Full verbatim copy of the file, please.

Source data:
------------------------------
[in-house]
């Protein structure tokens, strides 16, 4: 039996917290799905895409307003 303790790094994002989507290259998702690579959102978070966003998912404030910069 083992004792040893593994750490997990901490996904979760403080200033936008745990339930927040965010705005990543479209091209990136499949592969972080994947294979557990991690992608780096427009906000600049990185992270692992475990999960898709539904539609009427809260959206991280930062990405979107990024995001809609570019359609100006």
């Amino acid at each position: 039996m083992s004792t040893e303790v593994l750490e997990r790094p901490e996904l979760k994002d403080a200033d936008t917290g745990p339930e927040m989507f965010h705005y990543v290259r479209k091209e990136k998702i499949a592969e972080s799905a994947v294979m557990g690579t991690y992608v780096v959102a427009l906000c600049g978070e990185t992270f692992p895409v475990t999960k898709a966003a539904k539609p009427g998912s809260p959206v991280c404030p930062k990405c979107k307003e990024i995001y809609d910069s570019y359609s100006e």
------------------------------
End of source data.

[in-house]
């Protein structure tokens, strides 16, 4: 039996917290799905895409307003 303790790094994002989507290259998702690579959102978070966003998912404030910069 083992004792040893593994750490997990901490996904979760403080200033936008745990339930927040965010705005990543479209091209990136499949592969972080994947294979557990991690992608780096427009906000600049990185992270692992475990999960898709539904539609009427809260959206991280930062990405979107990024995001809609570019359609100006």
């Amino acid at each position: 039996m083992s004792t040893e303790v593994l750490e997990r790094p901490e996904l979760k994002d403080a200033d936008t917290g745990p339930e927040m989507f965010h705005y990543v290259r479209k091209e990136k998702i499949a592969e972080s799905a994947v294979m557990g690579t991690y992608v780096v959102a427009l906000c600049g978070e990185t992270f692992p895409v475990t999960k898709a966003a539904k539609p009427g998912s809260p959206v991280c404030p930062k990405c979107k307003e990024i995001y809609d910069s570019y359609s100006e």